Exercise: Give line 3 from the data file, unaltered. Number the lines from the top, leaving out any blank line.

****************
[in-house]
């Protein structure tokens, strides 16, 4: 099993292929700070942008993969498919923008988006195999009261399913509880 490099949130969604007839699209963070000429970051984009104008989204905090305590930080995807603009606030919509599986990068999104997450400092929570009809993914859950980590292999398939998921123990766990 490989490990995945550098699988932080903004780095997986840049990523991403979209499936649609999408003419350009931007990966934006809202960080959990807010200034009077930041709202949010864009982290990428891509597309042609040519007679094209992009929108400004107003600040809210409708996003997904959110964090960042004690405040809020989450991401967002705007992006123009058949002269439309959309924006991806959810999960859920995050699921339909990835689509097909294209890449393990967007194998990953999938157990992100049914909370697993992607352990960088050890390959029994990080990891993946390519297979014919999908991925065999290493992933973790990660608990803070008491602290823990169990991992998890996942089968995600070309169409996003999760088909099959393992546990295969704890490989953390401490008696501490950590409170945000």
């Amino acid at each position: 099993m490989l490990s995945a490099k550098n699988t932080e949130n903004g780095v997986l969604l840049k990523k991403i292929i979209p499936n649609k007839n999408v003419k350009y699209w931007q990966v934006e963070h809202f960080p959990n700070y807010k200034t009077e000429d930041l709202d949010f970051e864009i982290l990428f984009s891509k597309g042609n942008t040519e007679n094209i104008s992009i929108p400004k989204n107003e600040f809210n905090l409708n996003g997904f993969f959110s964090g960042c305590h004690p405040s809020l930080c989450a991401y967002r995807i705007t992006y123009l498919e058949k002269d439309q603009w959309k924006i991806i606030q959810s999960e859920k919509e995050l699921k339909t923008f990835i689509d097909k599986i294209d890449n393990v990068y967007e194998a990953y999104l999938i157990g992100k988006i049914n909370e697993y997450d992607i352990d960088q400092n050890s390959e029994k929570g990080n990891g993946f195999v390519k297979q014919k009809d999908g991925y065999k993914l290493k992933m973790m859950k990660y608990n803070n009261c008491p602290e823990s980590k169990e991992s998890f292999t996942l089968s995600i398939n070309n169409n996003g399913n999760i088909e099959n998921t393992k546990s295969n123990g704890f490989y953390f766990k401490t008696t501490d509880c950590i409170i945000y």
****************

């Amino acid at each position: 099993m490989l490990s995945a490099k550098n699988t932080e949130n903004g780095v997986l969604l840049k990523k991403i292929i979209p499936n649609k007839n999408v003419k350009y699209w931007q990966v934006e963070h809202f960080p959990n700070y807010k200034t009077e000429d930041l709202d949010f970051e864009i982290l990428f984009s891509k597309g042609n942008t040519e007679n094209i104008s992009i929108p400004k989204n107003e600040f809210n905090l409708n996003g997904f993969f959110s964090g960042c305590h004690p405040s809020l930080c989450a991401y967002r995807i705007t992006y123009l498919e058949k002269d439309q603009w959309k924006i991806i606030q959810s999960e859920k919509e995050l699921k339909t923008f990835i689509d097909k599986i294209d890449n393990v990068y967007e194998a990953y999104l999938i157990g992100k988006i049914n909370e697993y997450d992607i352990d960088q400092n050890s390959e029994k929570g990080n990891g993946f195999v390519k297979q014919k009809d999908g991925y065999k993914l290493k992933m973790m859950k990660y608990n803070n009261c008491p602290e823990s980590k169990e991992s998890f292999t996942l089968s995600i398939n070309n169409n996003g399913n999760i088909e099959n998921t393992k546990s295969n123990g704890f490989y953390f766990k401490t008696t501490d509880c950590i409170i945000y």